Reformation and Cockades

Over five hundred years ago, a movement began that would change the map of the world - and influence cockades for centuries!

On October 31, 1517 Martin Luther published his Ninety-Five Theses combating the errors of the established Catholic church. This was no mere theological argument. The Pope and his church hierarchy had accumulated vast power in the world, making and unmaking kings and kingdoms. Luther's Theses were the first stroke at the foundation of a massive empire.

Beards, Breaths, and Feathers 

(and Cockades)

One of the sources of income for this religious Catholic empire was the sale of indulgences, supposedly the forgiveness of sins for money. Peddlers of these indulgences often displayed phony "relics" - items supposedly belonging to Christ or the Catholic saints. In an 1853 history of the Protestant Reformation, we are told about some of these relics - note the cockade reference!

"At Wittenberg were shown a piece of Noah's ark, a small portion of soot from the furnace of the three young Hebrews, a bit of the manger in which our Savior was laid, a little of the beard of the great Christopher, and nineteen thousand other relics of greater or less value. At Schauffhausen was shown the breath of St. Joseph, which Nicodemus had received into his glove; at Wurtemberg, a dealer in indulgences carried on his head a cockade, containing a large feather from the wing of Michael the archangel! Think you, was it not time for heaven to interpose? Luther appears amid all this to accomplish heaven's behests."

Luther was the catalyst for the Reformation, a movement that insisted the church go back to Scripture alone, without inventions of men.

Reformers, Catholics and Cockades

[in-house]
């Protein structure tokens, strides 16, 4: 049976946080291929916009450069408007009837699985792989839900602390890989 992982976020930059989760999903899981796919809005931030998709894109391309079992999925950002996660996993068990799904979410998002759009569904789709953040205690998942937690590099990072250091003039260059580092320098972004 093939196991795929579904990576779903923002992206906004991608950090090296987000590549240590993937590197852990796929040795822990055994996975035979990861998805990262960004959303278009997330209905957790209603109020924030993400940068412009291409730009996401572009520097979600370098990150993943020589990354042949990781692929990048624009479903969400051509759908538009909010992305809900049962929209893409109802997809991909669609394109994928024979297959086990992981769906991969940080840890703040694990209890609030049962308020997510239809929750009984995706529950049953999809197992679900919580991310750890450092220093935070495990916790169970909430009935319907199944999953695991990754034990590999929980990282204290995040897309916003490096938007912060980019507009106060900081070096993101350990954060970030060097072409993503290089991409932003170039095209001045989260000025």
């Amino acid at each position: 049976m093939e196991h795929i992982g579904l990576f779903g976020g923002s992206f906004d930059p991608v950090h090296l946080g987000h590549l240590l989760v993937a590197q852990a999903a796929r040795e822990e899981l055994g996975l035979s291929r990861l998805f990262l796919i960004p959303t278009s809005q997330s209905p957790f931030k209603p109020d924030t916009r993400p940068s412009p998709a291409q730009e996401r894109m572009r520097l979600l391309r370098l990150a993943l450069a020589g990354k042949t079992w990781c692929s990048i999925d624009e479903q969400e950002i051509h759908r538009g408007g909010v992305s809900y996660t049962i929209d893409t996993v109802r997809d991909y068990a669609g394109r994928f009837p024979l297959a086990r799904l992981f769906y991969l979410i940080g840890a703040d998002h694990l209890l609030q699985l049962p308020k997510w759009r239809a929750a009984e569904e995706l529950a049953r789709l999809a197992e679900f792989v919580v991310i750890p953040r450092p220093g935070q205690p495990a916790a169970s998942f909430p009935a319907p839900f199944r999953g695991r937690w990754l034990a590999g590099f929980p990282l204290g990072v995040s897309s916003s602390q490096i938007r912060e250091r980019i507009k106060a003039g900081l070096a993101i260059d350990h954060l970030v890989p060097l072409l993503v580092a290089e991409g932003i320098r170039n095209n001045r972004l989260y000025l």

Catholicism and Protestantism began a struggle that involved not merely the kingdom of God, but also the kingdoms of men. Many a civil war was fought between Catholic and Protestant claimants to the same thrones. And naturally, each side of the conflict usually had its own cockade.

The Catholic Stuarts wore the white cockade in their quest to gain England's throne and that became the basis for the Scottish white cockade. (Read my blog post about it here.)

The Protestant Dutch William ultimately gained England's throne and brought with him the Dutch orange cockade. That's why Protestant Irish wear orange, while Catholic Irish wear green. (Yep, I've got a blog post on that too.)

William and Mary established Britain as Protestant, but the fracas between Catholic and Protestant didn't end. The Papist Act of 1778, for example, sparked riots that rocked the city of London and were led by anti-government rioters wearing blue cockades. Those blue cockades, by the way, were to appear again several times in American anti-government movements - notably the Nullification Crisis of 1832 and the Secession Crisis of 1860-61. (Aaaand here's the blog post.)

As Protestant and Catholic statesmen  boiled along in political disputes, the real Reformation continued. Puritans within the church and Separatists or Non-Conformists outside of the church sought to wean the church from the teachings of men and go back to Scripture alone. But the persecution continued. An account of French Huguenots tells of cockades and a massacre:

Armed bands rushed from Nimes into the country around, ravaged, murdered, or blackmailed the Protestant farmers and small cultivators. Some of the more remote, isolated, and consequently defenceless victims, wishing to find protection, obtained from the Prefet of Alons white flags and cockades. This was done under the eyes of the ' Sous-Prefet ' who, on August 2, gave Graffan the order to march on those very men termed now by that treacherous official 'disguised rebels.' Graffan, proud of this official order, marched forthwith to St. Maurice, seized six men haphazard, brought then triumphantly to the same 'esplanade,' and shot them under the windows of the 'Sous-Prefet,' notwithstanding the protests of the doomed men that they were Royalists and bore the white cockade.

The first Thanksgiving at Plimouth
In seeking a way to practice religion according to Scripture instead of the State, many people began looking for a new place to start over. And they found it in the New World. Pilgrims began to arrive in America to create a city on a hill, an example of how practicing biblical religion can create a strong, healthy society.

The Christian foundations of America's history can be traced 500 years back to Martin Luther and his 95 theses. And a long line of cockades marks the trail!

No comments:

Post a Comment